And it was border security, in the form of U.S. Border Patrol Agent Lonnie Swartz who shot 16-year-old José Antonio Elena Rodríguez ten times, all but once in the back, that killed the unarmed teen on the streets of his hometown in Mexico in November 2012. Swartz, responding to reports of attempted drug smuggling, fired through the narrow slats of the steel border barrier from Nogales, Arizona to a street below in Nogales, Sonora., He did so, he said, because the teen was throwing rocks at him, putting him under great threat, a claim that James Tomshek, former head of the Office of Internal Affairs of U.S. Customs and Border Protection (CBP) who visited the site of the slaying, found to be lacking credibility. “There was no potential for José Antonio to have thrown a projectile from where he stood when he was shot that could cause injury on the U.S. side of the border,” Tomshek asserted, “not even if he were a major-league baseball pitcher.”
The worldview that is border security also illuminates why, in April 2018, jurors found Swartz not guilty of second-degree murder, and split on a lesser charge of involuntary manslaughter. One juror justified her decision by explaining that José Antonio “was breaking the law. He was smuggling drugs and he was throwing rocks at U.S. Border Patrol agents.” (In November, a second trial took place with jurors delivering a not-guilty verdict on the charge of involuntary manslaughter. Soon thereafter, federal prosecutors decided that the government would not seek a re-trial of Swartz.)
Such outcomes are the norm, not the exception. As demonstrated by the lack of criminal convictions for numerous Border Patrol killings over the years, agents are effectively given license to act as judge, jury, and executioner, particularly when firing their weapons into Mexico. Border security is what makes the killings possible. It is also what allows those charged with overseeing the agents who carry them out, whether officials, citizen jurors, or the public at-large, to absolve those most directly responsible for their wrongdoing, to see the agents who allegedly protect “us”—and, by extension, to see themselves—as innocent.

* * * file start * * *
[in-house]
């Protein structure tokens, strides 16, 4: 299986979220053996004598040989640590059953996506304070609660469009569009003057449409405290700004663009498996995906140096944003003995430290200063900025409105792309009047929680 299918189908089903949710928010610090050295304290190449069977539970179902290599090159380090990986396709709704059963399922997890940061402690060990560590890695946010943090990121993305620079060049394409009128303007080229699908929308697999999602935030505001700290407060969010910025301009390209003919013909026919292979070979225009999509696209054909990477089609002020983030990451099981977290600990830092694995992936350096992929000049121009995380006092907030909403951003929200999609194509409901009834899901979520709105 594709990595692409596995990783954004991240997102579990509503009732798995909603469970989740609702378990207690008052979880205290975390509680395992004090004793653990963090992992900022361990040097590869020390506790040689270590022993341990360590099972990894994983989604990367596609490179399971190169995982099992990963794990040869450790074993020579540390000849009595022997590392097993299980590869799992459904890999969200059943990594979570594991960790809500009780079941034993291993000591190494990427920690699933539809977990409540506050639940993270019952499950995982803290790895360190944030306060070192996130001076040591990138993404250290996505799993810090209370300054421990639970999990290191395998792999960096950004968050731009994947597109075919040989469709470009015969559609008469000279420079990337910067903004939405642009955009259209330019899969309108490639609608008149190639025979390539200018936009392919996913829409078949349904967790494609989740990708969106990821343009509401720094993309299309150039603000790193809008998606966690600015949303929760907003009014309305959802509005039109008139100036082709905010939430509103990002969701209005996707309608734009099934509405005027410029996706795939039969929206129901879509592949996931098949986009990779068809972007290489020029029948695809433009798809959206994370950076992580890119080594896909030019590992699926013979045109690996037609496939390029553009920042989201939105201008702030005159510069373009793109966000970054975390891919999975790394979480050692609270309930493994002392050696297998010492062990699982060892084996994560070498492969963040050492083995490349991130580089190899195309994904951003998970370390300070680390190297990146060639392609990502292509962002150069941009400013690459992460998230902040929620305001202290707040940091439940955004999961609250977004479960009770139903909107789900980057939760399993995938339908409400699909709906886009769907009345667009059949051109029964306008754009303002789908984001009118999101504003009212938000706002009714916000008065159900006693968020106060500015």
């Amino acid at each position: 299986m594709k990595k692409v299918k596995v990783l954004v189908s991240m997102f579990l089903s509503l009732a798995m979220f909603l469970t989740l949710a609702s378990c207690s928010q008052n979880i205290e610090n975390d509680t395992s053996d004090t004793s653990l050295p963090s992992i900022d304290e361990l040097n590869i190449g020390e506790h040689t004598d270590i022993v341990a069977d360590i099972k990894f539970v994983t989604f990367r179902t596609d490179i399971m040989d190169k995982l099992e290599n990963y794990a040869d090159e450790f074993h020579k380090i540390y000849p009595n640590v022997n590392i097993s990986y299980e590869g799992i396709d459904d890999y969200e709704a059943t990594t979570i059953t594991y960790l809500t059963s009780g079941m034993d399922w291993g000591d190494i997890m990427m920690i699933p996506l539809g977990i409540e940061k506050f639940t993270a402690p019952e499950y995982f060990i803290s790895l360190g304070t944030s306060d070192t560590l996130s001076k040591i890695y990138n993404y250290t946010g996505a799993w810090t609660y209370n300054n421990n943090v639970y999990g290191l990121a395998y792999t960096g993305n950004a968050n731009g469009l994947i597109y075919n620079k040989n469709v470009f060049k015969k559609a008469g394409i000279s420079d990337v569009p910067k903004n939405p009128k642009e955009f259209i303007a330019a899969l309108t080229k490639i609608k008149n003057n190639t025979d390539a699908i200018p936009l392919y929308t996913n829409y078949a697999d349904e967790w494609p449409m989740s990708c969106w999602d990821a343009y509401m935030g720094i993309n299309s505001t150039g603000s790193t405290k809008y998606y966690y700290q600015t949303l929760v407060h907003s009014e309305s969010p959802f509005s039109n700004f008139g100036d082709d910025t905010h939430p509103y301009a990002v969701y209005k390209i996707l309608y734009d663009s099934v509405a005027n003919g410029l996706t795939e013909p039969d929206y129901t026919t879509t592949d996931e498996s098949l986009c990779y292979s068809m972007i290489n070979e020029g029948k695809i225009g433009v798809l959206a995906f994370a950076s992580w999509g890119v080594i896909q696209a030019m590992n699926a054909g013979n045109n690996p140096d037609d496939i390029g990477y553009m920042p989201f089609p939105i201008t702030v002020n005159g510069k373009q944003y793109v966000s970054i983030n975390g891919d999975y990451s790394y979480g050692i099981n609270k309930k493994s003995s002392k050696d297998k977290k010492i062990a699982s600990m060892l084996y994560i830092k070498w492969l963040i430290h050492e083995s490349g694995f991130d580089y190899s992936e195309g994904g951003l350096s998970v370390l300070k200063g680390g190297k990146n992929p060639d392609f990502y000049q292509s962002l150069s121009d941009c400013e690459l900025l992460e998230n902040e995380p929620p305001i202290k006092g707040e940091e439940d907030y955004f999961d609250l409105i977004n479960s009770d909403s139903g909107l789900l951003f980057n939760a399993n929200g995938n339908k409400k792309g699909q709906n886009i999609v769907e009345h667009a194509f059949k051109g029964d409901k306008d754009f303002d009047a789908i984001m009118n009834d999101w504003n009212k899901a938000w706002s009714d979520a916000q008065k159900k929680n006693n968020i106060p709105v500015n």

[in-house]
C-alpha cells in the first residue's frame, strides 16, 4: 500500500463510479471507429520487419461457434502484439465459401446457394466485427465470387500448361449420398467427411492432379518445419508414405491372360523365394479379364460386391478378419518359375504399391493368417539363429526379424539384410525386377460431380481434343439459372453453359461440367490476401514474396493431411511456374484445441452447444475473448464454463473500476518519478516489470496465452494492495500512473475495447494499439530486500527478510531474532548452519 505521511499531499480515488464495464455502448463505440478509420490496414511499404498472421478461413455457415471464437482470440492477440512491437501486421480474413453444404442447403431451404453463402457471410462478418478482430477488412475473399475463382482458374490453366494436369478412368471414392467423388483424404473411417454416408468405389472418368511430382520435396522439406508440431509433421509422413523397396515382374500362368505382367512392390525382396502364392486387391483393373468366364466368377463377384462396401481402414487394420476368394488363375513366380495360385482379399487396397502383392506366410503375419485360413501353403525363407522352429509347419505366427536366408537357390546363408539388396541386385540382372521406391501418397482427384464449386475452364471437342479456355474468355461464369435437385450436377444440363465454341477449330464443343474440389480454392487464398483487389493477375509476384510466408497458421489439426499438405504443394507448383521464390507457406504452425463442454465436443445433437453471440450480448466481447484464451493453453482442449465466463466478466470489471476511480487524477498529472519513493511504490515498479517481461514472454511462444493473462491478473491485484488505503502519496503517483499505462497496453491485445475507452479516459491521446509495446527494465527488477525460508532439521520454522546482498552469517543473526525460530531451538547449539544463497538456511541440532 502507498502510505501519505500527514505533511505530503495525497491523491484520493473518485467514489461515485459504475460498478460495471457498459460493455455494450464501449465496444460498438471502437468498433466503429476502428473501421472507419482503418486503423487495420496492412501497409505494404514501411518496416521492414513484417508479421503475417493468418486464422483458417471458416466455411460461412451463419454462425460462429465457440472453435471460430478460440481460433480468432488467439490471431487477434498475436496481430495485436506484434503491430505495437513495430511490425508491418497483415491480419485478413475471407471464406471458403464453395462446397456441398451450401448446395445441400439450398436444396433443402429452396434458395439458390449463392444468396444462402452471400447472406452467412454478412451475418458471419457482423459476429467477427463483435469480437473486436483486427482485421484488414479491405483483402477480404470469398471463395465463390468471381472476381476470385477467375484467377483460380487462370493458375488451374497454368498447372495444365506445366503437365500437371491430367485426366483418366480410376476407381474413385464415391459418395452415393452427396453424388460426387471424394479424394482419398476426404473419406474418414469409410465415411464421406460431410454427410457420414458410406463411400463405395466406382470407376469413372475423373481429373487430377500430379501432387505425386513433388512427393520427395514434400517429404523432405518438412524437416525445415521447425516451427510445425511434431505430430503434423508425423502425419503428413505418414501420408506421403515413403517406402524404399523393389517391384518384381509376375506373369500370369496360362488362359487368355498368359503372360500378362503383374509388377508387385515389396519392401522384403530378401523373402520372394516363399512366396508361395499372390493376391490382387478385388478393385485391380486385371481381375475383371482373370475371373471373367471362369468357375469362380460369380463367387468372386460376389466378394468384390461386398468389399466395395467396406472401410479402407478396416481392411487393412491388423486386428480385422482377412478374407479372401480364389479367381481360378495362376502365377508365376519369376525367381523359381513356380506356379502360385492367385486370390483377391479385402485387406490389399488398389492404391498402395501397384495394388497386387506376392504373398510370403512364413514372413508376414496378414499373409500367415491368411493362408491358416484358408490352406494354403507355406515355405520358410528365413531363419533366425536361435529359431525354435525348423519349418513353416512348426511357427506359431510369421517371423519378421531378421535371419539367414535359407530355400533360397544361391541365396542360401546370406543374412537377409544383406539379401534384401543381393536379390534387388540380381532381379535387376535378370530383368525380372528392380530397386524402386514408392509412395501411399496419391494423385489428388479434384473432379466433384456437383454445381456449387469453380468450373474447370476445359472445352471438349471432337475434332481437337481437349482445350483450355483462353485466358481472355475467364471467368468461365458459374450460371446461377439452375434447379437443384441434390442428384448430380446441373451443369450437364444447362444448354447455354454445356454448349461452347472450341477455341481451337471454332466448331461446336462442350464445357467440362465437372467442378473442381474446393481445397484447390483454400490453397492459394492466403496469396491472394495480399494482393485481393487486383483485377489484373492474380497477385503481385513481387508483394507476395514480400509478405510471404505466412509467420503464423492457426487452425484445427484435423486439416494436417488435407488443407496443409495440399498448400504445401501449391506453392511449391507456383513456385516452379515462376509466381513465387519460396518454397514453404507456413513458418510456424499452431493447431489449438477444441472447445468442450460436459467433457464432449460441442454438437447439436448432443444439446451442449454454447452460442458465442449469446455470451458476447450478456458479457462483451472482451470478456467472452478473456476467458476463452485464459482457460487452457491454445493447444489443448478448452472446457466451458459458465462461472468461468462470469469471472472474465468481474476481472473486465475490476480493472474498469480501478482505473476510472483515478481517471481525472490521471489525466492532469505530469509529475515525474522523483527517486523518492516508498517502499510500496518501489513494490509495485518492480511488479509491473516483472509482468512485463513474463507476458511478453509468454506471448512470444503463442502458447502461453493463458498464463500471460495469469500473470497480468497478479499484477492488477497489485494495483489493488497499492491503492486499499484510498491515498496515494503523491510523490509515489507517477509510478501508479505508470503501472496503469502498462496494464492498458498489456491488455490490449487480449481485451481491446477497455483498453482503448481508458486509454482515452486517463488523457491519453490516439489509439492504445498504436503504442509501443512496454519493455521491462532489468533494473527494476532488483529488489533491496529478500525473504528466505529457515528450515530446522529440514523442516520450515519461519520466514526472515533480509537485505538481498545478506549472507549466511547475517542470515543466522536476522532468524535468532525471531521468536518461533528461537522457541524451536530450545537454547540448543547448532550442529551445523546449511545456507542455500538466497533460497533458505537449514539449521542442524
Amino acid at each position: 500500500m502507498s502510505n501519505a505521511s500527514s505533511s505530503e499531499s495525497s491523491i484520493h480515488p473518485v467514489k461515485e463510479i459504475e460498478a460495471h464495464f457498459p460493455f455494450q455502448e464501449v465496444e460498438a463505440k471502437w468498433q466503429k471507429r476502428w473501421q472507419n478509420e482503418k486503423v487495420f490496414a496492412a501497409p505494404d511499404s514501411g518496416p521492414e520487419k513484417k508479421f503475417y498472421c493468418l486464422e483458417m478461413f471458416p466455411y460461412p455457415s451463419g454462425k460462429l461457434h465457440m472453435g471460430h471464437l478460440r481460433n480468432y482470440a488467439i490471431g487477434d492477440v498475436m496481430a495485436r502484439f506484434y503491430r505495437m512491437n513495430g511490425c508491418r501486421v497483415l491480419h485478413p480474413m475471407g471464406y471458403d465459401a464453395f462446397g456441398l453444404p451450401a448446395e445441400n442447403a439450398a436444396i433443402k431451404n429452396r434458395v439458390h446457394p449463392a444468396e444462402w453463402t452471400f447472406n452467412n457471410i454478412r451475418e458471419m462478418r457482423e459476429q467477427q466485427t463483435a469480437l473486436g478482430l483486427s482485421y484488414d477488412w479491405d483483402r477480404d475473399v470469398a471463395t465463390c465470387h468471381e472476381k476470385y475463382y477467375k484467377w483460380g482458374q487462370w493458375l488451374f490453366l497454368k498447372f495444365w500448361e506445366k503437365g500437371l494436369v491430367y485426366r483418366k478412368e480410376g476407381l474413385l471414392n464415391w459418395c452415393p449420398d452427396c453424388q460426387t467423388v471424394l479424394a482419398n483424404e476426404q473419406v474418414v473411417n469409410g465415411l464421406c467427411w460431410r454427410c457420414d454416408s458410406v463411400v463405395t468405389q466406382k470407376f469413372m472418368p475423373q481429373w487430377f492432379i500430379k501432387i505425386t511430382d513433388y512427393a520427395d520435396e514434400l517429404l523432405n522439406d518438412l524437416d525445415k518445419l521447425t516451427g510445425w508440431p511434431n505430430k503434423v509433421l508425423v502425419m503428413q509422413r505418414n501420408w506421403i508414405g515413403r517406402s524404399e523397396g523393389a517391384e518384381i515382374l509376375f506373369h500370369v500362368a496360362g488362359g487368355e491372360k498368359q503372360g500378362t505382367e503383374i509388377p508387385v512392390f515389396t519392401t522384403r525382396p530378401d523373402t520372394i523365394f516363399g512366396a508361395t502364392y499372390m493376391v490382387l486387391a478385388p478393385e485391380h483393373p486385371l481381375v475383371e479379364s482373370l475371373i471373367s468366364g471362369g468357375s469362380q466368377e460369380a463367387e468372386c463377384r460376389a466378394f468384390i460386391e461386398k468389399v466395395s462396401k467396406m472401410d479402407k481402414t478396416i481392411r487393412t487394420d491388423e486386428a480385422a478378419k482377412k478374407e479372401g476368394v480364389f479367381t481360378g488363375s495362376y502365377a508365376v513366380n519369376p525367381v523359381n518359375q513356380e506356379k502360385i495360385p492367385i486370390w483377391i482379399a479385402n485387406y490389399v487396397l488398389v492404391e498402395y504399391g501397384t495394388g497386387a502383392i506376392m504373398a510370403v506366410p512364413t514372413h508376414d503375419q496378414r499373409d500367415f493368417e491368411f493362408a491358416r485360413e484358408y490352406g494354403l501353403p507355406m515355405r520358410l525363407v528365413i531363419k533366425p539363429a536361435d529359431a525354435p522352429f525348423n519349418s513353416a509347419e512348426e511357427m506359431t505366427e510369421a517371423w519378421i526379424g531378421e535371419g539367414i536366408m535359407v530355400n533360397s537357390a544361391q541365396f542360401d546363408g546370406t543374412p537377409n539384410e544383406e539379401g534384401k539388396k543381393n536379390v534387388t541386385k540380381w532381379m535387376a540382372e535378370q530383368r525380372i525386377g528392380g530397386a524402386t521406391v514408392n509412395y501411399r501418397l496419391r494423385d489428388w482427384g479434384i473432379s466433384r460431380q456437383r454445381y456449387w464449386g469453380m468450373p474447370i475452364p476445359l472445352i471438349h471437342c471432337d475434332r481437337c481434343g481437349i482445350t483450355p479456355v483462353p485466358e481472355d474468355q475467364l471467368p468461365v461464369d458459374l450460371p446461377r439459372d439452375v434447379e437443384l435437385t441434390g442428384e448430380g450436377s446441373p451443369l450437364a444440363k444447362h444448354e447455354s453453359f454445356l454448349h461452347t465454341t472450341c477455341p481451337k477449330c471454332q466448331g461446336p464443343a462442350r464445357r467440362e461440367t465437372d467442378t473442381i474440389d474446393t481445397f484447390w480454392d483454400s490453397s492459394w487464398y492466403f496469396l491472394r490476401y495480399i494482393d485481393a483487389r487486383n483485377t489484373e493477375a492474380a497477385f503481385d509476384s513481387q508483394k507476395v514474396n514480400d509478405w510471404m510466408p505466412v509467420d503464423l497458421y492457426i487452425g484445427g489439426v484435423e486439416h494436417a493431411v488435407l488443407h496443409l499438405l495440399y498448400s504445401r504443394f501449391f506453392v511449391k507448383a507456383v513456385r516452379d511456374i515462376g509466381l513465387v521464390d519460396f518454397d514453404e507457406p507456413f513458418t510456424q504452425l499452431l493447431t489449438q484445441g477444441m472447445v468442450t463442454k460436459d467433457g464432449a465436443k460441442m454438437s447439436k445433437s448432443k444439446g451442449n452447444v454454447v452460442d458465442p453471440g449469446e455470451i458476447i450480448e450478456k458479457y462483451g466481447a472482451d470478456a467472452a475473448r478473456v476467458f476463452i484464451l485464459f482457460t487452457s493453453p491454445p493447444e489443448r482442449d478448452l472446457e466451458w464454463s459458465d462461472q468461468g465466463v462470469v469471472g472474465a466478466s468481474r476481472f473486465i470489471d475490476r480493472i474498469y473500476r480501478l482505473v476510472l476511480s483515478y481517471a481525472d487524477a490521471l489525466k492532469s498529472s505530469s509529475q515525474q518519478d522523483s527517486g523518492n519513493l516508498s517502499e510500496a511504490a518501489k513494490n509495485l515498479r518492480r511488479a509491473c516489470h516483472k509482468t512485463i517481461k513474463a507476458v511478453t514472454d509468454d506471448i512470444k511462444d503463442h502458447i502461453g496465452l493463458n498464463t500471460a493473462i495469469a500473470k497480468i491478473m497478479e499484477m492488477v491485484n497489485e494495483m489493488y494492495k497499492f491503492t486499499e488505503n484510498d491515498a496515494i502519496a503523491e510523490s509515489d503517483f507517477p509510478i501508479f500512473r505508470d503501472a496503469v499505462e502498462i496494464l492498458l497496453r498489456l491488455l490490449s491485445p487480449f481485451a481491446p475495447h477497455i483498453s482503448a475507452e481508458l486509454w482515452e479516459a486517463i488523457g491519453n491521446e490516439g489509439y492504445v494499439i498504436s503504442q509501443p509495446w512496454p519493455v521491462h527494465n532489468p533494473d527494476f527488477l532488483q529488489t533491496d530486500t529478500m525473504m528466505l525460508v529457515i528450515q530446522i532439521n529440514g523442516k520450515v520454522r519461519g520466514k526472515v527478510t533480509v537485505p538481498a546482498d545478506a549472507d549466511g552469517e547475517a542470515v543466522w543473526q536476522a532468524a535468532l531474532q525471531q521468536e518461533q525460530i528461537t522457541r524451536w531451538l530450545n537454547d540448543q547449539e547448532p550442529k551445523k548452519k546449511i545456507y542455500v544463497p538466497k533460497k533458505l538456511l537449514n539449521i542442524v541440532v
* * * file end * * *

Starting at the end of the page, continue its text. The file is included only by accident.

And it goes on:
In The Line Becomes a River, an invaluable book by Francisco Cantú, an ex-Border Patrol agent, he quotes his mother as they reflect on how his former job, centered on the bipartisan logic of border security, has affected him: “What I’m saying is that we learn violence by watching others, by seeing it enshrined in institutions. Then, without even choosing it, it becomes normal to us, it even becomes part of who we are.”
While Lonnie Swartz fired the bullets that killed José Antonio Elena Rodríguez, the Border Patrol agent is “part of who we are” here in the United States. So, too, are the larger logics and practices associated with border security, a euphemism for an inherently violent regime of exclusion that causes injury and premature death in myriad ways—from the detention of non-citizens and the breaking up of families and communities through deportation to the systematic denial of the right to access territory and resources needed for basic necessities. This denial is especially obscene in a world of empire and other forms of violence that cross national boundaries and make life unviable for many in their home countries, pushing them to seek refuge elsewhere, often in countries like the United States, which has contributed mightily to the production of that unviability.
“You can’t exist within a system for that long without being implicated, without absorbing its poison,” Francisco Cantú’s mother tells her son.
Framing the very concept of border security as the problem—and rejecting it as part of a larger struggle that embraces and strives to realize an expansive security concerned with the wellbeing of all the earth’s inhabitants—is a first step in expelling that poison.
Joseph Nevins teaches geography at Vassar College. Among his books are Dying to Live: A Story of U.S. Immigration in an Age of Global Apartheid (City Lights Books, 2008), and Operation Gatekeeper and Beyond: The War on “Illegals” and the Remaking of the U.S.-Mexico Boundary (Routledge, 2010).